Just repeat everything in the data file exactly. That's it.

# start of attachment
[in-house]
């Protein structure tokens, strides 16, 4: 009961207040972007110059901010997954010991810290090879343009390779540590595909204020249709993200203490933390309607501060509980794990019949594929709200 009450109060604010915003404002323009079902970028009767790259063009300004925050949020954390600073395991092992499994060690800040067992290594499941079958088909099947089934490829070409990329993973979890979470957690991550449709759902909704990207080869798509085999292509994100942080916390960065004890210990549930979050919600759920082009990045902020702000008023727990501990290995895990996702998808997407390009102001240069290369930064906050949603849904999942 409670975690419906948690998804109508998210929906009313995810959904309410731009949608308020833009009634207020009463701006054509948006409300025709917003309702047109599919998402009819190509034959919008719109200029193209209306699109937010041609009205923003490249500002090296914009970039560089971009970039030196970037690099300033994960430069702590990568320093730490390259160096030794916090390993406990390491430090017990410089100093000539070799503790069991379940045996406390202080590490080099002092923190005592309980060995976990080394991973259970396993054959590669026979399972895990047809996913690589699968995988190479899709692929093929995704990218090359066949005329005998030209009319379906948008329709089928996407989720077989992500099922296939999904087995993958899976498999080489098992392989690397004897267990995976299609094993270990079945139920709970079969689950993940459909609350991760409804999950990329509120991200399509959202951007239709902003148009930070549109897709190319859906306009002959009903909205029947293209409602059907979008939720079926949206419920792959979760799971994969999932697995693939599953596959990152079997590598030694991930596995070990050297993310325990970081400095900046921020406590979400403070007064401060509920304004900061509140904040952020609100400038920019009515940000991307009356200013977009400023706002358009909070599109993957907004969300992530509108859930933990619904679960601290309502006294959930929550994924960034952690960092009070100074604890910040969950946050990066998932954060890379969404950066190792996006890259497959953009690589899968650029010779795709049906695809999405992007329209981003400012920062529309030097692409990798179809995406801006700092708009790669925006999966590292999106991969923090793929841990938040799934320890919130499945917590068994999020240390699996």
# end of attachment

[in-house]
């Protein structure tokens, strides 16, 4: 009961207040972007110059901010997954010991810290090879343009390779540590595909204020249709993200203490933390309607501060509980794990019949594929709200 009450109060604010915003404002323009079902970028009767790259063009300004925050949020954390600073395991092992499994060690800040067992290594499941079958088909099947089934490829070409990329993973979890979470957690991550449709759902909704990207080869798509085999292509994100942080916390960065004890210990549930979050919600759920082009990045902020702000008023727990501990290995895990996702998808997407390009102001240069290369930064906050949603849904999942 409670975690419906948690998804109508998210929906009313995810959904309410731009949608308020833009009634207020009463701006054509948006409300025709917003309702047109599919998402009819190509034959919008719109200029193209209306699109937010041609009205923003490249500002090296914009970039560089971009970039030196970037690099300033994960430069702590990568320093730490390259160096030794916090390993406990390491430090017990410089100093000539070799503790069991379940045996406390202080590490080099002092923190005592309980060995976990080394991973259970396993054959590669026979399972895990047809996913690589699968995988190479899709692929093929995704990218090359066949005329005998030209009319379906948008329709089928996407989720077989992500099922296939999904087995993958899976498999080489098992392989690397004897267990995976299609094993270990079945139920709970079969689950993940459909609350991760409804999950990329509120991200399509959202951007239709902003148009930070549109897709190319859906306009002959009903909205029947293209409602059907979008939720079926949206419920792959979760799971994969999932697995693939599953596959990152079997590598030694991930596995070990050297993310325990970081400095900046921020406590979400403070007064401060509920304004900061509140904040952020609100400038920019009515940000991307009356200013977009400023706002358009909070599109993957907004969300992530509108859930933990619904679960601290309502006294959930929550994924960034952690960092009070100074604890910040969950946050990066998932954060890379969404950066190792996006890259497959953009690589899968650029010779795709049906695809999405992007329209981003400012920062529309030097692409990798179809995406801006700092708009790669925006999966590292999106991969923090793929841990938040799934320890919130499945917590068994999020240390699996």